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LA City Council approves curbside planting of fruits and vegetables

John Parker of Los Angeles waters his parkway garden where he grows several different kinds of herbs. The Los Angeles City Council will vote soon on whether gardening will be allowed in parkways.
Maya Sugarman/KPCC
John Parker of Los Angeles waters his parkway garden, where he grows several different kinds of herbs. On Wednesday the Los Angeles City Council voted to let people grow other types of edible plants, like fruits and vegetables, on their parkways.

The L.A. City Council has voted to allow Angelenos to plant fruits and vegetables in their parkways - that strip of city-owned land between the sidewalk and the street - without a permit. Fruit trees, however, will still require a permit.

Until now, planting anything other than grass or certain shrubs on that strip required a $400 permit, and homeowners were often fined for not complying. But the ordinance approved Wednesday says people can replace shrubs or grass with edible plants like fruits and vegetables, as long as they follow the city’s guidelines for landscaping parkways.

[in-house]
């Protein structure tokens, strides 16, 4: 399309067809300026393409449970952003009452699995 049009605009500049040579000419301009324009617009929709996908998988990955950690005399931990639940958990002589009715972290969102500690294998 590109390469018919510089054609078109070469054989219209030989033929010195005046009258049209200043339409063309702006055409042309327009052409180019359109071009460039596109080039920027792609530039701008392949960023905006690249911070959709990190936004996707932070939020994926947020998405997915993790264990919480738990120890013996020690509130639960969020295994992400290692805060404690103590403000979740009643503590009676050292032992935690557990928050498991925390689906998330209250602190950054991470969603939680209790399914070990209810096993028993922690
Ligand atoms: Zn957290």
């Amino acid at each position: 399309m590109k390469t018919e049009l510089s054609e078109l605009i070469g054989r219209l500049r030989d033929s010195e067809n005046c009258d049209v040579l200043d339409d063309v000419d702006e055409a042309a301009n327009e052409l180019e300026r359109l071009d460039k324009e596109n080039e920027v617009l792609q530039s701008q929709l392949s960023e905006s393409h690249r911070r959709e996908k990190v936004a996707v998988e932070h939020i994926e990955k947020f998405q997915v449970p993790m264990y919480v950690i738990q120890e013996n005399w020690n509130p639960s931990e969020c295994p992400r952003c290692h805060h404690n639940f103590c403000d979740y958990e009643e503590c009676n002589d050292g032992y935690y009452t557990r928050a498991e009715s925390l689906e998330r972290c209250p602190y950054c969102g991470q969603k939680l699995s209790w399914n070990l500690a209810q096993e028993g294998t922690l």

The problem is, updated guidelines aren’t ready yet. City staff still has to revise them to include rules for edible plants, like how far they must be from the curb and how tall they can grow. Those guidelines must then be approved by the city council.

At Wednesday’s meeting, Councilman Bernard Parks asked staff to pay special attention to how planting fruit and vegetables in parkways might affect sidewalk access for drivers, pedestrians and people with disabilities.

Stalks of corn or passion fruit vines planted too close to the curb, for example, might make it impossible for people to get out of their cars.

The rule change is the culmination of years of advocacy by community groups. They have been pushing the city to make it easier for residents -- especially in poorer, crowded neighborhoods -- to grow their own food. The city council began working on Wednesday's rule change nearly two years ago.

Mayor Eric Garcetti now has 10 days to approve the ordinance. Assuming he does, it will take effect roughly 30 days later. Councilman Parks said he hopes that the revised landscaping guidelines will be ready before then.